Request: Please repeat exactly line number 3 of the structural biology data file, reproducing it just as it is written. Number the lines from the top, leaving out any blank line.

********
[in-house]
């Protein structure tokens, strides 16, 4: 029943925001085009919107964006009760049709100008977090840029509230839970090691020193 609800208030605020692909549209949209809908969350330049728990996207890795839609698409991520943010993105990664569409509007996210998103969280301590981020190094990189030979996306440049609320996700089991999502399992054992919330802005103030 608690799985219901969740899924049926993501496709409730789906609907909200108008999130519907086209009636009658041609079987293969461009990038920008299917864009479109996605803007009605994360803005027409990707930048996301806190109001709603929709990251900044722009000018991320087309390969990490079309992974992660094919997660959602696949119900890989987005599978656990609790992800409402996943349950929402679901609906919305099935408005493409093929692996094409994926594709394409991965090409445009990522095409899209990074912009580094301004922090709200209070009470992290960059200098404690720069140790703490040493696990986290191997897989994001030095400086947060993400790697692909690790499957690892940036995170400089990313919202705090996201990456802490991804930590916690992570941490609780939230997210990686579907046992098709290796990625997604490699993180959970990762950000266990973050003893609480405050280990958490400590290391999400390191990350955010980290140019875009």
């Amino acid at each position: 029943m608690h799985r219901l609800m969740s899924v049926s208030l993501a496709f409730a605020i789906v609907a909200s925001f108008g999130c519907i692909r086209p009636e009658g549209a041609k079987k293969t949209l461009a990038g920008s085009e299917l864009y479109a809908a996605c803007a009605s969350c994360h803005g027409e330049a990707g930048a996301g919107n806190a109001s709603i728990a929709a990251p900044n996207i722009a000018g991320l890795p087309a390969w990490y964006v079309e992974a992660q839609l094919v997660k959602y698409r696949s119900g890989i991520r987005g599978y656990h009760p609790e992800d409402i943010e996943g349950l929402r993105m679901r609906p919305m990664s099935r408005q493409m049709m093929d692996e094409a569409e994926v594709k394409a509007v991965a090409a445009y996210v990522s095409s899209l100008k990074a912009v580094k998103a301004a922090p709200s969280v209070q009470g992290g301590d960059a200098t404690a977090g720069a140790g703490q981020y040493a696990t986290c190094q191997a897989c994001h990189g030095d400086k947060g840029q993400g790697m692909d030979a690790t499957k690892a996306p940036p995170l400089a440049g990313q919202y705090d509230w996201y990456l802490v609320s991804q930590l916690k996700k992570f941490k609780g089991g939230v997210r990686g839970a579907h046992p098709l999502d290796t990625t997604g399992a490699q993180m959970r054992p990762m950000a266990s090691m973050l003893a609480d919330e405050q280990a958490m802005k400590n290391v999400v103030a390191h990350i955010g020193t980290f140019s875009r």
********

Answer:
């Amino acid at each position: 029943m608690h799985r219901l609800m969740s899924v049926s208030l993501a496709f409730a605020i789906v609907a909200s925001f108008g999130c519907i692909r086209p009636e009658g549209a041609k079987k293969t949209l461009a990038g920008s085009e299917l864009y479109a809908a996605c803007a009605s969350c994360h803005g027409e330049a990707g930048a996301g919107n806190a109001s709603i728990a929709a990251p900044n996207i722009a000018g991320l890795p087309a390969w990490y964006v079309e992974a992660q839609l094919v997660k959602y698409r696949s119900g890989i991520r987005g599978y656990h009760p609790e992800d409402i943010e996943g349950l929402r993105m679901r609906p919305m990664s099935r408005q493409m049709m093929d692996e094409a569409e994926v594709k394409a509007v991965a090409a445009y996210v990522s095409s899209l100008k990074a912009v580094k998103a301004a922090p709200s969280v209070q009470g992290g301590d960059a200098t404690a977090g720069a140790g703490q981020y040493a696990t986290c190094q191997a897989c994001h990189g030095d400086k947060g840029q993400g790697m692909d030979a690790t499957k690892a996306p940036p995170l400089a440049g990313q919202y705090d509230w996201y990456l802490v609320s991804q930590l916690k996700k992570f941490k609780g089991g939230v997210r990686g839970a579907h046992p098709l999502d290796t990625t997604g399992a490699q993180m959970r054992p990762m950000a266990s090691m973050l003893a609480d919330e405050q280990a958490m802005k400590n290391v999400v103030a390191h990350i955010g020193t980290f140019s875009r």